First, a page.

BackgroundInterview Date:June 2018
Gender Identity: Male
Sexual Orientation: Straight
Graduation Year: 2018
High School Experience: Private all-boys school in a suburb of Baltimore, MD with a graduating class of about 60 students. There was a culture of going to college.
Major: Business Management with a concentration in Finance and Accounting
Extracurricular Activities: Student-Athlete, Washington College to Wall Street, which is a targeted career program, and the Brown Advisory Student-Managed Investment Fund.
Did any of your extracurricular activities have a particularly big impact on your experience?
The [Brown Advisory Student-Managed Investment Fund] had a huge impact. It’s kind of what drove me to Washington College. It’s an experience to play in real-life with real money investing in the stock market.
Can you describe the weekly coursework for your major?
It’s a lot of reading. There’s not too much writing. For courses like Accounting and Statistics, you’d have about one or two problem sets a week. In most classes, it was a final exam and then we had a few big projects. In Accounting, we were given information from a fake company and we had to put them into financial reports. Similarly, in the Auditing class, we audited real life nonprofit organizations. To graduate from WAC, you have to complete a thesis, and it’s about a 60-page rundown and analysis of a company. I did a commercial real estate company.
Is there anything you feel your major’s department does especially well or especially poorly?
I think they did a really good job of connecting what we learned in the books to real life because everyone knows there can be a big difference between what you learn in a classroom and what happens in the real world. I think all of our professors made sure to connect things that were happening in current events, connect things to their past experiences, and experiences we may run into in the future.
How would you describe the learning environment? Do you think it was particularly competitive or collaborative?
I think it was competitive. You can make it what you want. A student that is maybe less strong can fit in at Washington College and do perfectly fine, and a very strong, really driven student can take really high-level classes and succeed and be just as admired as a student at a bigger, more prestigious college.
What was your favorite class in your major?
Investing, just because that was what I was interested in. It was a whole semester of looking at different investment portfolios and different styles of investing. We were able to use that information and have an analysis of a company at the end of the semester.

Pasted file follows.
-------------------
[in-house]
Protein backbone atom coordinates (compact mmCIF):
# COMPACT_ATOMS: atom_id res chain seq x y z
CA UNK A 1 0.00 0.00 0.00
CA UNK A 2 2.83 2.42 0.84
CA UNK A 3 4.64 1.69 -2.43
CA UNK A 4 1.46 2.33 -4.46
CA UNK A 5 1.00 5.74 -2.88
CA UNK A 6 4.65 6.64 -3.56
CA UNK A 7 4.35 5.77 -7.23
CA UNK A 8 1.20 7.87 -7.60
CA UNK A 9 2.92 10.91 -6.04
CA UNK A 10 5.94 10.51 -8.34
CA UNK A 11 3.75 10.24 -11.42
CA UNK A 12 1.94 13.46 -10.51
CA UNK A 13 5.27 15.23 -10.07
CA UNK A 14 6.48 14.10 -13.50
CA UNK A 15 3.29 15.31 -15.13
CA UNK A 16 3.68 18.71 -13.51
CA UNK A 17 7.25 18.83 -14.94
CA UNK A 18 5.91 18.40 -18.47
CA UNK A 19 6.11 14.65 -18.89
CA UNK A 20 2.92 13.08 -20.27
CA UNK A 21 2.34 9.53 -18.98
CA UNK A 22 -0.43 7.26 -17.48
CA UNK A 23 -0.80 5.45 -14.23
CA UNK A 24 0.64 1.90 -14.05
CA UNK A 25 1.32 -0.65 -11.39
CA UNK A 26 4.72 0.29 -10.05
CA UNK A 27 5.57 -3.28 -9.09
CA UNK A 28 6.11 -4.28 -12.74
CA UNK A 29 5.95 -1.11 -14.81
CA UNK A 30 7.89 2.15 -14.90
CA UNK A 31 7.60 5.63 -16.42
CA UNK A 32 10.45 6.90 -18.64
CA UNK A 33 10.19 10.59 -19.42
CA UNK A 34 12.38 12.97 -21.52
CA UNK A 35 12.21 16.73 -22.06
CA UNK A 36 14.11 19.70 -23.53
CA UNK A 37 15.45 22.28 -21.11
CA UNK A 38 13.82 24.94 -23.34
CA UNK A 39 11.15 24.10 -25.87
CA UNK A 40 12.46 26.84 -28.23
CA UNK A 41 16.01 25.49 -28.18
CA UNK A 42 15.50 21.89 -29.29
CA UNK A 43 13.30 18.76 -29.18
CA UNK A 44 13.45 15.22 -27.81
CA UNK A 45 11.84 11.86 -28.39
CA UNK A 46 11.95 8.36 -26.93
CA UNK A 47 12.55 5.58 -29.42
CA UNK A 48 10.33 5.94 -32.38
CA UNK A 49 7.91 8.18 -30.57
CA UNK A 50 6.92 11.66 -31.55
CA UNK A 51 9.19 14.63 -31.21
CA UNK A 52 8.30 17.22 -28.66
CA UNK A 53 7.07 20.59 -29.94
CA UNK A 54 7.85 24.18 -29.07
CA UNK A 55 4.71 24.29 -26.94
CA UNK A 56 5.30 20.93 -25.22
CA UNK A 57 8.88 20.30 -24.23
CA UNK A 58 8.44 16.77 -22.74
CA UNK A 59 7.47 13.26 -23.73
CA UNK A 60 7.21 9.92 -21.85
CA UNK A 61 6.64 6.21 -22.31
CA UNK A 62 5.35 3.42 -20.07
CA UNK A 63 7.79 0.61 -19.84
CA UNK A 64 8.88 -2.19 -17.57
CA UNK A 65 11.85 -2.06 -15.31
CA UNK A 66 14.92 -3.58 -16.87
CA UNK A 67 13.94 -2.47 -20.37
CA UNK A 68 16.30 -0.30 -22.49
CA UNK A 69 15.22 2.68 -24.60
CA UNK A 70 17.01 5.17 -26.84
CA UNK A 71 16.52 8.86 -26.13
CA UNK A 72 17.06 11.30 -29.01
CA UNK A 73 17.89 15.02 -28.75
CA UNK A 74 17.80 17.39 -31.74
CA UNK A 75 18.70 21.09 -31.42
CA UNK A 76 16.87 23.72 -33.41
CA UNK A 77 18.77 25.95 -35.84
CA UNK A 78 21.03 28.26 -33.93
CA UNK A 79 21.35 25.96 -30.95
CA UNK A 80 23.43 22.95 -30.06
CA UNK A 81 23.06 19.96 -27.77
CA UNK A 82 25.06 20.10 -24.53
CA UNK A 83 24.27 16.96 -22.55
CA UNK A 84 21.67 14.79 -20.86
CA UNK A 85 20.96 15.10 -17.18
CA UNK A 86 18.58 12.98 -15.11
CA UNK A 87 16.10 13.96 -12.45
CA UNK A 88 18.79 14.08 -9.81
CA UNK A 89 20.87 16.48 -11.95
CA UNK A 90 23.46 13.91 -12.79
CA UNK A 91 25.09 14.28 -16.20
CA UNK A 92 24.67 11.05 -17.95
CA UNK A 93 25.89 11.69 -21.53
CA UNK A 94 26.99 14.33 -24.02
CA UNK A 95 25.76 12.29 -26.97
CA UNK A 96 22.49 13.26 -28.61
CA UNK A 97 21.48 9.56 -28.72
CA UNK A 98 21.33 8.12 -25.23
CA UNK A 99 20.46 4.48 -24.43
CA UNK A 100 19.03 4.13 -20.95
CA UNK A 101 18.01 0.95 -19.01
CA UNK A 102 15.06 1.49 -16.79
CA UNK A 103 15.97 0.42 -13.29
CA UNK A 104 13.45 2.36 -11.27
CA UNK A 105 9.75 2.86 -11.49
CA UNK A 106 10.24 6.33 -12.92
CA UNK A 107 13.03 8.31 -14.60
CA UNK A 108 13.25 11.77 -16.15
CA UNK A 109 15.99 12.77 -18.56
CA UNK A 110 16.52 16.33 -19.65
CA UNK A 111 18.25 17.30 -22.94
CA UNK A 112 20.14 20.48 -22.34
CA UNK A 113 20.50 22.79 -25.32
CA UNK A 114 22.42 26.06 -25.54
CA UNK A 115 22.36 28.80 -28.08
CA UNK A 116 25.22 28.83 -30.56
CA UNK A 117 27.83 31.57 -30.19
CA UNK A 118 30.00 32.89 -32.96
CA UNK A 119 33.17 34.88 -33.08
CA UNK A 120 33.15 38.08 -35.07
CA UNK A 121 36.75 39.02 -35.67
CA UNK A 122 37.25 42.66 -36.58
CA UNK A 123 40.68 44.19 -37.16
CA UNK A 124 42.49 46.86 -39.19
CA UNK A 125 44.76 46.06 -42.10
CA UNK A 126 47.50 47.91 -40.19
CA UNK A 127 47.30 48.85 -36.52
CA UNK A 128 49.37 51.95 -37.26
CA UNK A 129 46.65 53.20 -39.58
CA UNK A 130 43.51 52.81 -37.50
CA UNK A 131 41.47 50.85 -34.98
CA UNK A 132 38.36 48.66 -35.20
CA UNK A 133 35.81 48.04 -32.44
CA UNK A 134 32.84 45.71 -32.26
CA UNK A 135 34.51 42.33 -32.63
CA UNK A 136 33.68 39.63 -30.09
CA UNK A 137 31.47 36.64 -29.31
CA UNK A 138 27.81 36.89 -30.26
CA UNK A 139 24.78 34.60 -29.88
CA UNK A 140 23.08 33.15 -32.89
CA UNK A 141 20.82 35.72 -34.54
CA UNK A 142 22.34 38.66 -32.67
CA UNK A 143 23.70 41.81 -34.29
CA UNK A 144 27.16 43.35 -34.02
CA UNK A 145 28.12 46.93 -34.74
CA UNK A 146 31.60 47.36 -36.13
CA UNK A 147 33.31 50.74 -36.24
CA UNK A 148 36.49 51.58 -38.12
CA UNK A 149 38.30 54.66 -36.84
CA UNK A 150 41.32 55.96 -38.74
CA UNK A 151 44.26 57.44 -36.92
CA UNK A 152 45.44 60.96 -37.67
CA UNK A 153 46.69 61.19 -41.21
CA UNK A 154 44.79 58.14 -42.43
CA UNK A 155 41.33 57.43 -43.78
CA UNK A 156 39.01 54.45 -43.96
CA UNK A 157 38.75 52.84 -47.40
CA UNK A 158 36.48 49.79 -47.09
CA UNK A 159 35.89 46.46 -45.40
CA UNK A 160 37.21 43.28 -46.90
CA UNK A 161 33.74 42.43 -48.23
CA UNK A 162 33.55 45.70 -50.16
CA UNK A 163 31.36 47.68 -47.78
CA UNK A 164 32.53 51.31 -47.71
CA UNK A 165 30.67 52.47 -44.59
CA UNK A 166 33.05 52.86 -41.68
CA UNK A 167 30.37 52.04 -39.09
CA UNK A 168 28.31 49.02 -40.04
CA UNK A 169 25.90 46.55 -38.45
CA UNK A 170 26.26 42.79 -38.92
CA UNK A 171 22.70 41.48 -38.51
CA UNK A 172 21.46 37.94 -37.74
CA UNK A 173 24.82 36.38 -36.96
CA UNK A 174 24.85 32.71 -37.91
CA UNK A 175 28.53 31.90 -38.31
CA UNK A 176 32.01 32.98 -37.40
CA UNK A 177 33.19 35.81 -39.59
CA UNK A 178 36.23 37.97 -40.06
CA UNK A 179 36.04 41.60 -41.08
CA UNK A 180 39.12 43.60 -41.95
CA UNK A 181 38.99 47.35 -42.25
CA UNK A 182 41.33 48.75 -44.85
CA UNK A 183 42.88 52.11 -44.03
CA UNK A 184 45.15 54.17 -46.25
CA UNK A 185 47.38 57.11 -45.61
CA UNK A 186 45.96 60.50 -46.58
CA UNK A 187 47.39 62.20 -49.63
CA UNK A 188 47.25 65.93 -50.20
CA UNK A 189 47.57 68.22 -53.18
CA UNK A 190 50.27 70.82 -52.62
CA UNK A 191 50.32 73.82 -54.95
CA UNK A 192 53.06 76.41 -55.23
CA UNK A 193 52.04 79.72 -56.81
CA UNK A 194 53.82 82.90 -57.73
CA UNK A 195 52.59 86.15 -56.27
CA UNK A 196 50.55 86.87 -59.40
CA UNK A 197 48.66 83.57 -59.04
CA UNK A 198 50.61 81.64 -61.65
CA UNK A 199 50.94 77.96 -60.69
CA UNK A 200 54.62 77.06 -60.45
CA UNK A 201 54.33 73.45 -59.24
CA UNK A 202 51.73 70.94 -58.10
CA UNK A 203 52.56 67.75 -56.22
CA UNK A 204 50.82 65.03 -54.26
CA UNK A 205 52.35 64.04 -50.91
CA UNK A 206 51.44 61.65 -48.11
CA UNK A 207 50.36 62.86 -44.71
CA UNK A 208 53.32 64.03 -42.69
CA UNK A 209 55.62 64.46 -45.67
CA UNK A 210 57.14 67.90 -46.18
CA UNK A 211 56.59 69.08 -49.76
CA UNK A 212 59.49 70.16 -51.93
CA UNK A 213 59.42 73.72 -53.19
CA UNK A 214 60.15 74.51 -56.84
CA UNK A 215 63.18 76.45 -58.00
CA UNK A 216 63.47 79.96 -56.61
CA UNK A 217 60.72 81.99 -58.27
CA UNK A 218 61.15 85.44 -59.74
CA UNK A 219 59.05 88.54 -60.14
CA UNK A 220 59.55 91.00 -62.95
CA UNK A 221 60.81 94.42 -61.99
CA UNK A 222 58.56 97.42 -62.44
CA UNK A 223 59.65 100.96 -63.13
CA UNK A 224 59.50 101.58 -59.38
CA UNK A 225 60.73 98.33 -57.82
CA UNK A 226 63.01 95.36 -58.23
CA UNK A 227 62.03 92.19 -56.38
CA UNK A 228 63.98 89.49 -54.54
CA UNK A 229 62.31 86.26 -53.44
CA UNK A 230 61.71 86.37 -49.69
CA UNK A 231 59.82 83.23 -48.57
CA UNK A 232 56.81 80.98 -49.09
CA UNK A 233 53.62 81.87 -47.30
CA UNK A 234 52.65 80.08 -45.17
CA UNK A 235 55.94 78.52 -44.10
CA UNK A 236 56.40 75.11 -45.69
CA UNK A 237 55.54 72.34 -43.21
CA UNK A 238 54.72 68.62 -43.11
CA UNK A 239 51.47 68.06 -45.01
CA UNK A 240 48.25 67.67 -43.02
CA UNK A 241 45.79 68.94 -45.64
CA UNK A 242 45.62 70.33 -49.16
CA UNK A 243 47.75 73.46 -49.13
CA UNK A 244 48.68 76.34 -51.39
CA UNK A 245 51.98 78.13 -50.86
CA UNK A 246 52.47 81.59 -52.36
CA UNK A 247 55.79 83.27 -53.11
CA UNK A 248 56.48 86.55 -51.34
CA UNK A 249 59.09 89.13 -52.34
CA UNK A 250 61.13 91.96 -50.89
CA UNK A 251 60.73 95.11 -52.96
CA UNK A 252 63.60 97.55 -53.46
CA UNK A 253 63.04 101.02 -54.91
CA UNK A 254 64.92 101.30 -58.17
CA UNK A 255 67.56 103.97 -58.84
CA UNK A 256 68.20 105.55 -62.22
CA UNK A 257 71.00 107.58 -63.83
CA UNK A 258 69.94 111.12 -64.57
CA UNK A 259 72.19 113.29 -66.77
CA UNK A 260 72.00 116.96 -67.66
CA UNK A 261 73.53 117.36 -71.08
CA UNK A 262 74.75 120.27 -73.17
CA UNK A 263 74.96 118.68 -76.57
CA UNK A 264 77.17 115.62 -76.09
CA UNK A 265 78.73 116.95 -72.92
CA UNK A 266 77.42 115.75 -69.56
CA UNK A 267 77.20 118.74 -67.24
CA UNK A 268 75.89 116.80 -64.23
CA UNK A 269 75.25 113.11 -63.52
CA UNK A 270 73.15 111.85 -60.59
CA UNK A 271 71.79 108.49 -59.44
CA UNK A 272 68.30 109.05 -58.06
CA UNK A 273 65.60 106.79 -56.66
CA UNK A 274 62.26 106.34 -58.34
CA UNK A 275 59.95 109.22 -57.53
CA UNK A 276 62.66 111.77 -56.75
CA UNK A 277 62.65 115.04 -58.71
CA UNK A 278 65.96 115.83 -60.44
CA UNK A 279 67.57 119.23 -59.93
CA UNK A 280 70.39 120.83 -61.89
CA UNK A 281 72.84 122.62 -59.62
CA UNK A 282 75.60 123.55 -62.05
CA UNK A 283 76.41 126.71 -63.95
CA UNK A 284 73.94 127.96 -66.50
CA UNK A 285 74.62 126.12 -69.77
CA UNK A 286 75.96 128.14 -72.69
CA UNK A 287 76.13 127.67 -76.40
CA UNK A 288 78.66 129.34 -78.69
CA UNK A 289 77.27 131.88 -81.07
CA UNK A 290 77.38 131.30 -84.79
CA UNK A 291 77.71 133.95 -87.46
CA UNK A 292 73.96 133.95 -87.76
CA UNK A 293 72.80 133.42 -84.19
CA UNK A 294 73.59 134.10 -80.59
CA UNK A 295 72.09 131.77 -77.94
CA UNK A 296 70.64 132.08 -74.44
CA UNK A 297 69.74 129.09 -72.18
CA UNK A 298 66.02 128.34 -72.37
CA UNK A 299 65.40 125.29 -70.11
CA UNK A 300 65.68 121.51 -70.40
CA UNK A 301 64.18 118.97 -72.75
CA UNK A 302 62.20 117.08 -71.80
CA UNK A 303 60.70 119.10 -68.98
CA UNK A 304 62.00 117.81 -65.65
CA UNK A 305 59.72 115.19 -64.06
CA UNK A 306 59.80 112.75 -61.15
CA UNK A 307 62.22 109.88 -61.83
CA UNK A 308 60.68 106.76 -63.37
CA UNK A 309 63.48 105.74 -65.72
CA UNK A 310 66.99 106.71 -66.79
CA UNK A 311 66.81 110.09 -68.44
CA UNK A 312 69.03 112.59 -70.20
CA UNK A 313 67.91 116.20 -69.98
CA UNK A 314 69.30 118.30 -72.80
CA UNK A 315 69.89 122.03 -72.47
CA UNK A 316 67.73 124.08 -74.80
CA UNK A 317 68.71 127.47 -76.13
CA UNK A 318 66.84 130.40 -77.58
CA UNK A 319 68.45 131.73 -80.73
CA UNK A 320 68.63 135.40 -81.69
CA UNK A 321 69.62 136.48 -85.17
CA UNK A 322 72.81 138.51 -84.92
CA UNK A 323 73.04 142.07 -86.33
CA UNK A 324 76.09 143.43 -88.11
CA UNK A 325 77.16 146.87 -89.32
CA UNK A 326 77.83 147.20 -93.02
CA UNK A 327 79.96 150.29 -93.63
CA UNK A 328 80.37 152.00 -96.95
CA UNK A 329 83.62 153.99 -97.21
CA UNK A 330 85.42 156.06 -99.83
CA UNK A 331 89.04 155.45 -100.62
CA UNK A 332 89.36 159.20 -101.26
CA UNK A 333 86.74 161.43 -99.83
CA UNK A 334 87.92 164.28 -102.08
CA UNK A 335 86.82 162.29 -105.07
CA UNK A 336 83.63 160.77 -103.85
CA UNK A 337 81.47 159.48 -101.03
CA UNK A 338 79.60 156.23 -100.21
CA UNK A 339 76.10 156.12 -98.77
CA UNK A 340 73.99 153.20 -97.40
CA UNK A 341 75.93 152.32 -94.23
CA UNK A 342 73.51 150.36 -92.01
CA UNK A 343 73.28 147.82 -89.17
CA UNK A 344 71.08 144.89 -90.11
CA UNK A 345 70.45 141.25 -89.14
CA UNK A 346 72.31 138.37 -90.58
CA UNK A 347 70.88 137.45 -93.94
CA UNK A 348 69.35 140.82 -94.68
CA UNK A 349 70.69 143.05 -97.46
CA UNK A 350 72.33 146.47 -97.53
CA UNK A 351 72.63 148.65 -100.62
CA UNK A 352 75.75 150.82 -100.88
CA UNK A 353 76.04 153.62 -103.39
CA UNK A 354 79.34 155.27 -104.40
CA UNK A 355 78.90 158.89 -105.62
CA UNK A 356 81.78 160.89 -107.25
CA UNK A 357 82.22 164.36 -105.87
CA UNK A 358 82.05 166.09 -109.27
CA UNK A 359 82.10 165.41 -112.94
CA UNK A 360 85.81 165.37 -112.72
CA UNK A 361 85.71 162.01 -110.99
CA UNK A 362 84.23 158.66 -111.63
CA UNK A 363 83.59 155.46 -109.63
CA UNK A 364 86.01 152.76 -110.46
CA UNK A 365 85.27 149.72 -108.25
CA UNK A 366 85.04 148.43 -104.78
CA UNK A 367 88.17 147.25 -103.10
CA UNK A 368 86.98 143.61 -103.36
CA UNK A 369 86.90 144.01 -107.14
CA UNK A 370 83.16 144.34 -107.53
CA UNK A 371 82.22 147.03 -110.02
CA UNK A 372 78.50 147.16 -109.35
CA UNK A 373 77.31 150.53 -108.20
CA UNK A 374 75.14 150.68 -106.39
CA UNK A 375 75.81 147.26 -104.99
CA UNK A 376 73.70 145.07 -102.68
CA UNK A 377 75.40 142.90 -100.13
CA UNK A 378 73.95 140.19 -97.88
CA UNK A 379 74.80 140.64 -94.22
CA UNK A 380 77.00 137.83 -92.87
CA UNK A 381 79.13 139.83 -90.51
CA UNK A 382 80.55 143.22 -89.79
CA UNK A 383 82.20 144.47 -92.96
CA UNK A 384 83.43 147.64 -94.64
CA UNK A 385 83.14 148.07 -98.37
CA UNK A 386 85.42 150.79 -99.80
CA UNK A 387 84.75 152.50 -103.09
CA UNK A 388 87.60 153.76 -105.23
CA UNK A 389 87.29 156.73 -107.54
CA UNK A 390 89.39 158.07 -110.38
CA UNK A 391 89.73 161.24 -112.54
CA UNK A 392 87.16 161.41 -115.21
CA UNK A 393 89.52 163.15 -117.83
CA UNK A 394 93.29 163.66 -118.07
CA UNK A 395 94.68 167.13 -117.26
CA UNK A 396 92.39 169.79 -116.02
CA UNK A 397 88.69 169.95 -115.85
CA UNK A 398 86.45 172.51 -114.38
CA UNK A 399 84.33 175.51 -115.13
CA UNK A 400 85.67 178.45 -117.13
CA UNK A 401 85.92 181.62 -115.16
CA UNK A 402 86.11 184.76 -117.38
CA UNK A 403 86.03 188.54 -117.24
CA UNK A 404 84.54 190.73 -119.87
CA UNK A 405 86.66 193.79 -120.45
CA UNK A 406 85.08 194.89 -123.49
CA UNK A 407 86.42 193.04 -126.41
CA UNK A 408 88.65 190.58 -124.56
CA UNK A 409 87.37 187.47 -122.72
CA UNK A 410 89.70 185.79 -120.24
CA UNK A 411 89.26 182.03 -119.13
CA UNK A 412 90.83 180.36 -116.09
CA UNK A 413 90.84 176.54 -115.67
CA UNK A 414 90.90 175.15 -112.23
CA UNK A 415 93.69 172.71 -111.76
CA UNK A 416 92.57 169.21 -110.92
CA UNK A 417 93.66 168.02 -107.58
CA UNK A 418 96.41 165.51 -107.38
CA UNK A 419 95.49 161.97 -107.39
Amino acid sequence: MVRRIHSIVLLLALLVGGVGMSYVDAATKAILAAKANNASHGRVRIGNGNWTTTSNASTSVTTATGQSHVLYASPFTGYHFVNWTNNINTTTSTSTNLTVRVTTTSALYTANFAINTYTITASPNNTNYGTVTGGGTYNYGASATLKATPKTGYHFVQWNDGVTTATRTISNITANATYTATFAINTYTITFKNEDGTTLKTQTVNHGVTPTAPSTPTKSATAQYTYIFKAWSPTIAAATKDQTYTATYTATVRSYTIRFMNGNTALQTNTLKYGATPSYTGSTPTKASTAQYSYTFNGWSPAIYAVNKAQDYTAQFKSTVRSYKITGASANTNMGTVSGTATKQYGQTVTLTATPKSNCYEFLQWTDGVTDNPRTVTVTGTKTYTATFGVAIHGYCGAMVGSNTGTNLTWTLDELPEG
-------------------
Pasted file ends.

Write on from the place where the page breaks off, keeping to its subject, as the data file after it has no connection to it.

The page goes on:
What was your least favorite class in your major?
Auditing, just because it’s such a boring and dry subject. It’s hard to pay attention to. But, the professor did a really good job of making sure that we knew the stuff even if it’s not the most exciting material.
Why did you choose your major? Are you happy with your choice?
I knew I wanted to go into finance after college. I picked Business Management because it was kind of a broad major, so I figured no matter what I want to do after college, even if I don’t want to go into finance, I can use a business major to apply to all things.
How was managing both your sport and your coursework?
It’s definitely a challenge. Playing a sport in college means you basically have a full-time job. But, because you know what your schedule and you have certain windows where you need to complete work, it helps you prioritize what you need to do and get it done. As long as you’re able to think ahead and plan a little bit, it’s definitely doable and it’s definitely worth it.
On and Around Campus
Where have you lived on campus?
Freshman: Wicomico Hall with one roommate. We were in a really small room and the building was kind of old and a little bit gross.
Sophomore: I was in an apartment with one double room and two single rooms with a shared bath.
Junior & Senior: I lived off campus on High Street with two other guys.
What was your favorite living situation?
I think living off campus was the best. Some schools don’t let you live off campus, but I think it’s pretty important to learn how to pay bills on time, deal with neighbors, take out the trash, and clean up after yourself. They’re all important life lessons that I don’t now have to learn as a college graduate.
Can you describe the level of safety you’ve experienced on and around campus?
I was never worried about safety. There was a [gun threat] on campus, but it really wasn’t. With the current state of school shootings, they were overly protective and there really wasn’t any threat. Everyone was safe.
What is your favorite off-campus restaurant?
Procolino’s is a place to go for some really awesome Italian food.
What is your favorite place on or off campus?
Living off campus was how I kind of got away from campus because it was the perfect distance to where I was about 2 blocks removed, so it felt like I was truly living on my own, but I still had some people living off campus nearby.
Pros and cons of being located in Chestertown, MD?
Pros: (1) It’s a nice, small community. Everyone kind of knows Washington College, everyone knows somebody who went to Washington College, and everyone kind of loves the college. It’s a great community.
(2) Being on the Eastern Shore. It’s beautiful. You can go fishing all the time and go hunting. It’s some of the best goose hunting in the world.
(3) Coming from Baltimore, it was the perfect distance where if I needed to get home I could, but my parents weren’t going to take the two-hour drive to come see me. We’re also about an hour and a half from Washington, D.C.
Cons: (1) There’s not a lot going on. You have limited food selection and other activities you may want to do.
(2) The distance from things. We’re about two hours from Baltimore and an hour and a half from Washington, D.C.
What kind of weekend activities or nightlife do you like to participate in?